Around eight years ago, back in this blog’s infancy, I wrote a post about wireless phone billing practices entitled “A truly embarrassing truth for wireless phone companies”. A lot has changed since then, so I thought I would go back and revisit the original article.
Text messaging hasn’t really gone anywhere in eight years. Despite the rise of smartphones and that feature phones (sometimes called “flip phones” or “dumb phones”) are now the exception instead of the rule as they were about a decade ago, a lot of people still use text messages to communicate. The billing has changed too: most if not all plans in the current era are keyed around smartphone data usage, with the voice minutes and messaging thrown in for free.
(And a quick aside here: unfortunately, the quality of voice calls over the public switched telephone network (PSTN) has changed to match that “thrown in for free” bit. Early in the wired phone network’s history, dropped and misrouted calls, particularly long distance calls, happened on occasion. By the 1990s, though, such occurrences were unacceptable and had been engineered out of existence. I still consider it unacceptable in 2016 for calls over the PSTN to be dropped or fade out. It’s one thing for calls over an unregulated, strictly VoIP network to have this happen (Facebook Messenger, Skype, Ring.cx, etc), but the PSTN is simply supposed to be more reliable than that.)
The only phones where voice minutes and message aren’t “thrown in for free” as said above, are prepaid pay-as-you-go plans. Even on these, text messages have dropped back down to the slightly more reasonable level of 10 cents per message, even though a one minute phone call costs the same (at least on T-Mobile, the last provider I checked).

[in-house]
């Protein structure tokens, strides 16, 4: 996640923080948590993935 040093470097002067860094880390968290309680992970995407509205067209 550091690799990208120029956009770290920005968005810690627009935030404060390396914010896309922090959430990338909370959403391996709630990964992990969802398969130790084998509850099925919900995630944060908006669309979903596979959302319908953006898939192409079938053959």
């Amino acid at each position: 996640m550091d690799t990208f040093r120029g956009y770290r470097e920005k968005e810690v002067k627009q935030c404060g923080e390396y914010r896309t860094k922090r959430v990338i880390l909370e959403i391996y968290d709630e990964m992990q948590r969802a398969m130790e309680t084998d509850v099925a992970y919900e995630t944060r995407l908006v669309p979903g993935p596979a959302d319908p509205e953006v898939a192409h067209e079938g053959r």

Thankfully, rates have more or less held steady and wireless phone companies have begun actually giving more for less as technology allows. This could be largely in part due to T-Mobile, which jolted the industry a while back by getting the handset subsidy *out* of the monthly rate, and as a separate line item where it belonged to begin with. This is fairer to everyone, and has opened up the realistic possibility of buying unlocked phones from third parties (at least on GSM networks). Now, one can upgrade phones when one desires (and one’s finances allow), rather than being stuck in a never-ending series of two-year contracts. It also means if one really likes a phone, one can keep it until it literally wears out or falls apart.
Who knows what the next eight years will bring us?